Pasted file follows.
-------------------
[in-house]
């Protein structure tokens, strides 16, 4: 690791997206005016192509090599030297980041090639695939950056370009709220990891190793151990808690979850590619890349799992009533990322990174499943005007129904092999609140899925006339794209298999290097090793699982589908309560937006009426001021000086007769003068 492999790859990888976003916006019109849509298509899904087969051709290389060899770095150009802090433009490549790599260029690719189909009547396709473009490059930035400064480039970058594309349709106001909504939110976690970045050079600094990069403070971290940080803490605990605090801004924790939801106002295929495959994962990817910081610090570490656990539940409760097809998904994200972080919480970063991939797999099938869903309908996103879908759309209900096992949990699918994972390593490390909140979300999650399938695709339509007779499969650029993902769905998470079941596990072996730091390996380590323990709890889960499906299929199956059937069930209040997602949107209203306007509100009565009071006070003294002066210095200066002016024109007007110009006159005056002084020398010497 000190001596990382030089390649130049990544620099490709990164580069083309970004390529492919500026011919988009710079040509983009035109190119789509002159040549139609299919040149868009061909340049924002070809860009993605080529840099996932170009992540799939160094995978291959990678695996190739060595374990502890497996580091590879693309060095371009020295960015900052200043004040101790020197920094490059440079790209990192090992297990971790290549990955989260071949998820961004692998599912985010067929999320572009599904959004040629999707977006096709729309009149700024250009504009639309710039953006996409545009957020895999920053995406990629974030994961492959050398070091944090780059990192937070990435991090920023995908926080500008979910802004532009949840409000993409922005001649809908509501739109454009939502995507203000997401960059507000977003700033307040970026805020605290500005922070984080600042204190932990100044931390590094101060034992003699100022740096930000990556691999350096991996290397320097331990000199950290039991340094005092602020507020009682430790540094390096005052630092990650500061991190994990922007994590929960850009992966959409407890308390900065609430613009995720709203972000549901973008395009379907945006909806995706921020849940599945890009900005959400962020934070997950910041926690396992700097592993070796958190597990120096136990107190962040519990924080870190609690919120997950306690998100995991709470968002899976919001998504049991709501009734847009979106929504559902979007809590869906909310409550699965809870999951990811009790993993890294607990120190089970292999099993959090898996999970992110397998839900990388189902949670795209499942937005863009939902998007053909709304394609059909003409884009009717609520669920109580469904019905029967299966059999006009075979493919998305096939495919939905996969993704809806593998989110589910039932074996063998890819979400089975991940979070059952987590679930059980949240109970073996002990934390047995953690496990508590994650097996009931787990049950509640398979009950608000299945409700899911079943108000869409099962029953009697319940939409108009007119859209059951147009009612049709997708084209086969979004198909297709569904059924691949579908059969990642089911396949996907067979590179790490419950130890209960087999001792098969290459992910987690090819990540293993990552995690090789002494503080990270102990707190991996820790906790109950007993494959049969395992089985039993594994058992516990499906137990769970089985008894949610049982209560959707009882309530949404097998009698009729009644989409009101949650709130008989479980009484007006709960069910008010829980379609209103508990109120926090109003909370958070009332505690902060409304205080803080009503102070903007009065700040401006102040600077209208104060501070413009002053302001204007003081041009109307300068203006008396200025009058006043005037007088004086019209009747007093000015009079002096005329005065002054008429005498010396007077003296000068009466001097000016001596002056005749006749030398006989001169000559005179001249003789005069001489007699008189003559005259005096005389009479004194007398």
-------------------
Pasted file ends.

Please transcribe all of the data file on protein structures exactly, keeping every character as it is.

[in-house]
């Protein structure tokens, strides 16, 4: 690791997206005016192509090599030297980041090639695939950056370009709220990891190793151990808690979850590619890349799992009533990322990174499943005007129904092999609140899925006339794209298999290097090793699982589908309560937006009426001021000086007769003068 492999790859990888976003916006019109849509298509899904087969051709290389060899770095150009802090433009490549790599260029690719189909009547396709473009490059930035400064480039970058594309349709106001909504939110976690970045050079600094990069403070971290940080803490605990605090801004924790939801106002295929495959994962990817910081610090570490656990539940409760097809998904994200972080919480970063991939797999099938869903309908996103879908759309209900096992949990699918994972390593490390909140979300999650399938695709339509007779499969650029993902769905998470079941596990072996730091390996380590323990709890889960499906299929199956059937069930209040997602949107209203306007509100009565009071006070003294002066210095200066002016024109007007110009006159005056002084020398010497 000190001596990382030089390649130049990544620099490709990164580069083309970004390529492919500026011919988009710079040509983009035109190119789509002159040549139609299919040149868009061909340049924002070809860009993605080529840099996932170009992540799939160094995978291959990678695996190739060595374990502890497996580091590879693309060095371009020295960015900052200043004040101790020197920094490059440079790209990192090992297990971790290549990955989260071949998820961004692998599912985010067929999320572009599904959004040629999707977006096709729309009149700024250009504009639309710039953006996409545009957020895999920053995406990629974030994961492959050398070091944090780059990192937070990435991090920023995908926080500008979910802004532009949840409000993409922005001649809908509501739109454009939502995507203000997401960059507000977003700033307040970026805020605290500005922070984080600042204190932990100044931390590094101060034992003699100022740096930000990556691999350096991996290397320097331990000199950290039991340094005092602020507020009682430790540094390096005052630092990650500061991190994990922007994590929960850009992966959409407890308390900065609430613009995720709203972000549901973008395009379907945006909806995706921020849940599945890009900005959400962020934070997950910041926690396992700097592993070796958190597990120096136990107190962040519990924080870190609690919120997950306690998100995991709470968002899976919001998504049991709501009734847009979106929504559902979007809590869906909310409550699965809870999951990811009790993993890294607990120190089970292999099993959090898996999970992110397998839900990388189902949670795209499942937005863009939902998007053909709304394609059909003409884009009717609520669920109580469904019905029967299966059999006009075979493919998305096939495919939905996969993704809806593998989110589910039932074996063998890819979400089975991940979070059952987590679930059980949240109970073996002990934390047995953690496990508590994650097996009931787990049950509640398979009950608000299945409700899911079943108000869409099962029953009697319940939409108009007119859209059951147009009612049709997708084209086969979004198909297709569904059924691949579908059969990642089911396949996907067979590179790490419950130890209960087999001792098969290459992910987690090819990540293993990552995690090789002494503080990270102990707190991996820790906790109950007993494959049969395992089985039993594994058992516990499906137990769970089985008894949610049982209560959707009882309530949404097998009698009729009644989409009101949650709130008989479980009484007006709960069910008010829980379609209103508990109120926090109003909370958070009332505690902060409304205080803080009503102070903007009065700040401006102040600077209208104060501070413009002053302001204007003081041009109307300068203006008396200025009058006043005037007088004086019209009747007093000015009079002096005329005065002054008429005498010396007077003296000068009466001097000016001596002056005749006749030398006989001169000559005179001249003789005069001489007699008189003559005259005096005389009479004194007398």